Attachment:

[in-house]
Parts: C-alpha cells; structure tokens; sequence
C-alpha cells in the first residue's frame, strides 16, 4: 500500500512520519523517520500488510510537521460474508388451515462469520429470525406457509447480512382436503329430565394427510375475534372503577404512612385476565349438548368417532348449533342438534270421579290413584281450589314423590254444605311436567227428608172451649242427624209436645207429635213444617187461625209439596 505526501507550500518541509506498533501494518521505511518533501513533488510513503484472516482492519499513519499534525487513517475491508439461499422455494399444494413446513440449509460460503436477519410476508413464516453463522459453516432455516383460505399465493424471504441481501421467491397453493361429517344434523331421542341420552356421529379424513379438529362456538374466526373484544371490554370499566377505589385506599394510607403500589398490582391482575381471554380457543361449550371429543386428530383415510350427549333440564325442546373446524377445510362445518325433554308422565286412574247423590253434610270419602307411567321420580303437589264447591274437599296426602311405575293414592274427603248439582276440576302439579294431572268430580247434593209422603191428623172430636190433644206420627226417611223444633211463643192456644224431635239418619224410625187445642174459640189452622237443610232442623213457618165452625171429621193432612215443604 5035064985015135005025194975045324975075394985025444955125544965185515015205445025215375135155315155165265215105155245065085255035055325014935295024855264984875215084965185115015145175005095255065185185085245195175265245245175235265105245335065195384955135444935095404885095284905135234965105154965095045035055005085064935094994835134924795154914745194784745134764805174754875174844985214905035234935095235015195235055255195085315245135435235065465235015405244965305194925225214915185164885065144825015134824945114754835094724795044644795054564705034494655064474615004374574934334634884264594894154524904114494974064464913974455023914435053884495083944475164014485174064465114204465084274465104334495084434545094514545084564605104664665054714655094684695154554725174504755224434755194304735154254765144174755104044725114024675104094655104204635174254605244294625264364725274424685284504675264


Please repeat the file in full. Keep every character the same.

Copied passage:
[in-house]
Parts: C-alpha cells; structure tokens; sequence
C-alpha cells in the first residue's frame, strides 16, 4: 500500500512520519523517520500488510510537521460474508388451515462469520429470525406457509447480512382436503329430565394427510375475534372503577404512612385476565349438548368417532348449533342438534270421579290413584281450589314423590254444605311436567227428608172451649242427624209436645207429635213444617187461625209439596 505526501507550500518541509506498533501494518521505511518533501513533488510513503484472516482492519499513519499534525487513517475491508439461499422455494399444494413446513440449509460460503436477519410476508413464516453463522459453516432455516383460505399465493424471504441481501421467491397453493361429517344434523331421542341420552356421529379424513379438529362456538374466526373484544371490554370499566377505589385506599394510607403500589398490582391482575381471554380457543361449550371429543386428530383415510350427549333440564325442546373446524377445510362445518325433554308422565286412574247423590253434610270419602307411567321420580303437589264447591274437599296426602311405575293414592274427603248439582276440576302439579294431572268430580247434593209422603191428623172430636190433644206420627226417611223444633211463643192456644224431635239418619224410625187445642174459640189452622237443610232442623213457618165452625171429621193432612215443604 5035064985015135005025194975045324975075394985025444955125544965185515015205445025215375135155315155165265215105155245065085255035055325014935295024855264984875215084965185115015145175005095255065185185085245195175265245245175235265105245335065195384955135444935095404885095284905135234965105154965095045035055005085064935094994835134924795154914745194784745134764805174754875174844985214905035234935095235015195235055255195085315245135435235065465235015405244965305194925225214915185164885065144825015134824945114754835094724795044644795054564705034494655064474615004374574934334634884264594894154524904114494974064464913974455023914435053884495083944475164014485174064465114204465084274465104334495084434545094514545084564605104664665054714655094684695154554725174504755224434755194304735154254765144174755104044725114024675104094655104204635174254605244294625264364725274424685284504675264